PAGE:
Ca-dependent Inactivation of Ca1.2 Channels Prevents Gd Block: Does Ca Block the Pore of Inactivated Channels?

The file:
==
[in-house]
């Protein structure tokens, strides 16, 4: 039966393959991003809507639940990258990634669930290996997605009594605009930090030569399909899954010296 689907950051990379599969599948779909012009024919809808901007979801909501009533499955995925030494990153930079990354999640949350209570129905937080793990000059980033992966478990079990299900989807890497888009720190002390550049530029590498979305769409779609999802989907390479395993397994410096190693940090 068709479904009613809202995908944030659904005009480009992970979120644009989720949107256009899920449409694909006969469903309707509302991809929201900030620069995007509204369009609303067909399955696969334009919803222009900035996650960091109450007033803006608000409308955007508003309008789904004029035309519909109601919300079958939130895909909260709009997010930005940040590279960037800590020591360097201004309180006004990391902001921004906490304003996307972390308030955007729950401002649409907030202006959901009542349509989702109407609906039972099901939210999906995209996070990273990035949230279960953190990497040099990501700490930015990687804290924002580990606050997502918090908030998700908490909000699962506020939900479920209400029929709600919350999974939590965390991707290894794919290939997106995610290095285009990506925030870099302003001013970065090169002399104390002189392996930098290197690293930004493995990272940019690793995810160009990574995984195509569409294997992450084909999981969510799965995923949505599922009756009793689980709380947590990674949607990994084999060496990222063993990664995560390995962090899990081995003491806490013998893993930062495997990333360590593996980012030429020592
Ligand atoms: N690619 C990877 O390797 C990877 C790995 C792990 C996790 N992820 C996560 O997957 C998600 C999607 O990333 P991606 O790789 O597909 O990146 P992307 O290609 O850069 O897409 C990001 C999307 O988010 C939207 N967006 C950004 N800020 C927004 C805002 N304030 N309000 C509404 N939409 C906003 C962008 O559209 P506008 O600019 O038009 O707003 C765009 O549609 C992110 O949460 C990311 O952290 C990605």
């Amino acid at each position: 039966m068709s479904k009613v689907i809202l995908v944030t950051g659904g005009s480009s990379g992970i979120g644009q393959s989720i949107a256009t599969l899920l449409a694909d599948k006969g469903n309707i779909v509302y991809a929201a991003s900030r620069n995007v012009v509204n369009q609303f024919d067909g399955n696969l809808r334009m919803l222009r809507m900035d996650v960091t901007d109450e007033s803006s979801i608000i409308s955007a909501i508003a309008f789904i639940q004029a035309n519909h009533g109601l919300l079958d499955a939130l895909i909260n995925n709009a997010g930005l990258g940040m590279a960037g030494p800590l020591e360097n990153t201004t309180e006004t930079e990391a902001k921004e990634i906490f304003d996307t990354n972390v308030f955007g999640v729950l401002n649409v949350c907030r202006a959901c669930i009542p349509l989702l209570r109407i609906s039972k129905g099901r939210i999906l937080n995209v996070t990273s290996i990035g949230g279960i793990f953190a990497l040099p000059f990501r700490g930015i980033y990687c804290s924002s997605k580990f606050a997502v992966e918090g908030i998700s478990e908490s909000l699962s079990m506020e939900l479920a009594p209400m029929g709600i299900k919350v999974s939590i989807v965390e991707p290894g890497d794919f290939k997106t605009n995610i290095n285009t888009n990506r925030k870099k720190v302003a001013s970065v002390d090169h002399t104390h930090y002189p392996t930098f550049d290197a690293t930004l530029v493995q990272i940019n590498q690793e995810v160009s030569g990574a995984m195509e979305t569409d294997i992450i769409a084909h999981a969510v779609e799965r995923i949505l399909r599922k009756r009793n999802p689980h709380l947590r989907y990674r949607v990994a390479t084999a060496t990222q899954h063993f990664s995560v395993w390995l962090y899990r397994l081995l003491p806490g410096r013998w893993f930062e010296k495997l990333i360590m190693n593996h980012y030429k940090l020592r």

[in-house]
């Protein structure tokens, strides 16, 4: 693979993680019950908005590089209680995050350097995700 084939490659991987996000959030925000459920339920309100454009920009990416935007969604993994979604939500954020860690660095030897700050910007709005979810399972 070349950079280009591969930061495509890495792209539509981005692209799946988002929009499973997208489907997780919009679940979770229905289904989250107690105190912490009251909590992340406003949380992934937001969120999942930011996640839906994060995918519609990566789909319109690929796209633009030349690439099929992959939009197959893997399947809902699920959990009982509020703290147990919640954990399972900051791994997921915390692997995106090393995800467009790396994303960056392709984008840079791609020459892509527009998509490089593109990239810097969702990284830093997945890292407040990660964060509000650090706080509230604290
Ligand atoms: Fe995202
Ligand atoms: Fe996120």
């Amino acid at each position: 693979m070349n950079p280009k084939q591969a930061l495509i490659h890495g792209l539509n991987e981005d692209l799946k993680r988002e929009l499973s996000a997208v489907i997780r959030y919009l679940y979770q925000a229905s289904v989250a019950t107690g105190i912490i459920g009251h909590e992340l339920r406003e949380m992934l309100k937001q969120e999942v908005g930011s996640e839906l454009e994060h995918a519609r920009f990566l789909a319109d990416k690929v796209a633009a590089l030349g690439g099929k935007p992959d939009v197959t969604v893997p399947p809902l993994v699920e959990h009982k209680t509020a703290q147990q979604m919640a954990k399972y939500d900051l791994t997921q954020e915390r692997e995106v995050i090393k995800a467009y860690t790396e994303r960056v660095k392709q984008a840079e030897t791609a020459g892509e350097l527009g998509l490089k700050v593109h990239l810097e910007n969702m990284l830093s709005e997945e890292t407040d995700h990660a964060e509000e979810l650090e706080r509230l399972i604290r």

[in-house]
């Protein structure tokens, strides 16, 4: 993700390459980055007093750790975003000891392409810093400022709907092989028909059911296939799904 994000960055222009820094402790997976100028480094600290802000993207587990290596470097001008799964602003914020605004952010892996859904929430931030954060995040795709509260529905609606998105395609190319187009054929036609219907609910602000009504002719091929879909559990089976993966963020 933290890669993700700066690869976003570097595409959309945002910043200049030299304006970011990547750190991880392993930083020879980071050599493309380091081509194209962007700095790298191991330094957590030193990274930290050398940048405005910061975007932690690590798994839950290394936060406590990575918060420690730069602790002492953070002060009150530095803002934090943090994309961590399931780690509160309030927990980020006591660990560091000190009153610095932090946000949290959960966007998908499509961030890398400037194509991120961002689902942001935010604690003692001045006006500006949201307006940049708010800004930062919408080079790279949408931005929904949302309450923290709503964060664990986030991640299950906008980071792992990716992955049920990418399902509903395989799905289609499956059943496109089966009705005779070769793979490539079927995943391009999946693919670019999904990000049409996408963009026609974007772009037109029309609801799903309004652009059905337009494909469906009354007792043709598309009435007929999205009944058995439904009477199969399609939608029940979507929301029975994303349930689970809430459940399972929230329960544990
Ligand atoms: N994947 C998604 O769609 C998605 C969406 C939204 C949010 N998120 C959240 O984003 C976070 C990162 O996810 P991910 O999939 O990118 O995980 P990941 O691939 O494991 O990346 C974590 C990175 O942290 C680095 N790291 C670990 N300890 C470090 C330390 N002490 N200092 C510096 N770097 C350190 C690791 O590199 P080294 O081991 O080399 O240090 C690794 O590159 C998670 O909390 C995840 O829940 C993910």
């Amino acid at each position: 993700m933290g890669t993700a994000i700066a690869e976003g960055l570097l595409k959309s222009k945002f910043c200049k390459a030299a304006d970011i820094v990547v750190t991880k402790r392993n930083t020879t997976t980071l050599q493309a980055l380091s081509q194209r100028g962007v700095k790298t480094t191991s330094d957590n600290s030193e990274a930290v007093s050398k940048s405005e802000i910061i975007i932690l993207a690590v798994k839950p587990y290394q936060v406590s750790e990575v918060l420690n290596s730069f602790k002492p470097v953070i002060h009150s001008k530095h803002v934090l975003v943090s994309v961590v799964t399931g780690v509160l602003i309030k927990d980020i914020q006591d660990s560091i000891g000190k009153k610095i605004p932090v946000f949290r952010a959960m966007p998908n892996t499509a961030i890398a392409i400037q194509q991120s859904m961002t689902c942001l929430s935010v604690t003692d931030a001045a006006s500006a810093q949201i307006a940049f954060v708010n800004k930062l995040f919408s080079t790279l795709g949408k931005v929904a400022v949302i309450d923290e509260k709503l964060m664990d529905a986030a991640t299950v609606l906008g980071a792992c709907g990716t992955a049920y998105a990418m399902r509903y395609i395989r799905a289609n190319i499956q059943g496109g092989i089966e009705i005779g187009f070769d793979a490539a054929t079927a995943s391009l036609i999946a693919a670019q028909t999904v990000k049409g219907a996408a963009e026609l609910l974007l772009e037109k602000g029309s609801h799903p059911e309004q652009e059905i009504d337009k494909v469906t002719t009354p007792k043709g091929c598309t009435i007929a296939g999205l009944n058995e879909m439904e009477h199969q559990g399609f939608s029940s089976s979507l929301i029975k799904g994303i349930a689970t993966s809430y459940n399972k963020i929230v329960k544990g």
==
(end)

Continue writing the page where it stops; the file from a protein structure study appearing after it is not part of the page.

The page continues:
Lanthanide gadolinium (Gd3+) blocks CaV1.2 channels at the selectivity filter. Here we investigated whether Gd3+ block interferes with Ca2+-dependent inactivation, which requires Ca2+ entry through the same site. Using brief pulses to 200 mV that relieve Gd3+ block but not inactivation, we monitored how the proportions of open and open-blocked channels change during inactivation. We found that blocked channels inactivate much less. This is expected for Gd3+ block of the Ca2+ influx that enhances inactivation. However, we also found that the extent of Gd3+ block did not change when inactivation was reduced by abolition of Ca2+/calmodulin interaction, showing that Gd3+ does not block the inactivated channel. Thus, Gd3+ block and inactivation are mutually exclusive, suggesting action at a common site. These observations suggest that inactivation causes a change at the selectivity filter that either hides the Gd3+ site or reduces its affinity, or that Ca2+ occupies the binding site at the selectivity filter in inactivated channels. The latter possibility is supported by previous findings that the EEQE mutation of the selectivity EEEE locus is void of Ca2+-dependent inactivation (Zong Z.Q., J.Y. Zhou, and T. Tanabe. 1994. Biochem. Biophys. Res. Commun. 201:1117–11123), and that Ca2+-inactivated channels conduct Na+ when Ca2+ is removed from the extracellular medium (Babich O., D. Isaev, and R. Shirokov. 2005. J. Physiol. 565:709–717). Based on these results, we propose that inactivation increases affinity of the selectivity filter for Ca2+ so that Ca2+ ion blocks the pore. A minimal model, in which the inactivation “gate” is an increase in affinity of the selectivity filter for permeating ions, successfully simulates the characteristic U-shaped voltage dependence of inactivation in Ca2+.